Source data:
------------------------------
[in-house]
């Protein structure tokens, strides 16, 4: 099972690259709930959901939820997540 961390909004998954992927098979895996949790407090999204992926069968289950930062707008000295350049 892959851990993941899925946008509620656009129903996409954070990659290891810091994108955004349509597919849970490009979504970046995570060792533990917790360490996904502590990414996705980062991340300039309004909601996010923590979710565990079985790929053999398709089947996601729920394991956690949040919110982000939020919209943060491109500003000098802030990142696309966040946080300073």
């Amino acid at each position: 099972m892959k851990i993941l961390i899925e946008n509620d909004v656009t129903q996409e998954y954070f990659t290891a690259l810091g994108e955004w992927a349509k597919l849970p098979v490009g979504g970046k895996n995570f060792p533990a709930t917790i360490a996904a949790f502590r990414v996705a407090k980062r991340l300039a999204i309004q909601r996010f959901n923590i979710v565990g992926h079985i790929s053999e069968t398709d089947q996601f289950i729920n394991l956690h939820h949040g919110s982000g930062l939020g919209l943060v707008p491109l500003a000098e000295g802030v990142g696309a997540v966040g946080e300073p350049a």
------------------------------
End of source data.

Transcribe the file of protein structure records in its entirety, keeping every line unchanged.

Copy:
[in-house]
């Protein structure tokens, strides 16, 4: 099972690259709930959901939820997540 961390909004998954992927098979895996949790407090999204992926069968289950930062707008000295350049 892959851990993941899925946008509620656009129903996409954070990659290891810091994108955004349509597919849970490009979504970046995570060792533990917790360490996904502590990414996705980062991340300039309004909601996010923590979710565990079985790929053999398709089947996601729920394991956690949040919110982000939020919209943060491109500003000098802030990142696309966040946080300073």
């Amino acid at each position: 099972m892959k851990i993941l961390i899925e946008n509620d909004v656009t129903q996409e998954y954070f990659t290891a690259l810091g994108e955004w992927a349509k597919l849970p098979v490009g979504g970046k895996n995570f060792p533990a709930t917790i360490a996904a949790f502590r990414v996705a407090k980062r991340l300039a999204i309004q909601r996010f959901n923590i979710v565990g992926h079985i790929s053999e069968t398709d089947q996601f289950i729920n394991l956690h939820h949040g919110s982000g930062l939020g919209l943060v707008p491109l500003a000098e000295g802030v990142g696309a997540v966040g946080e300073p350049a």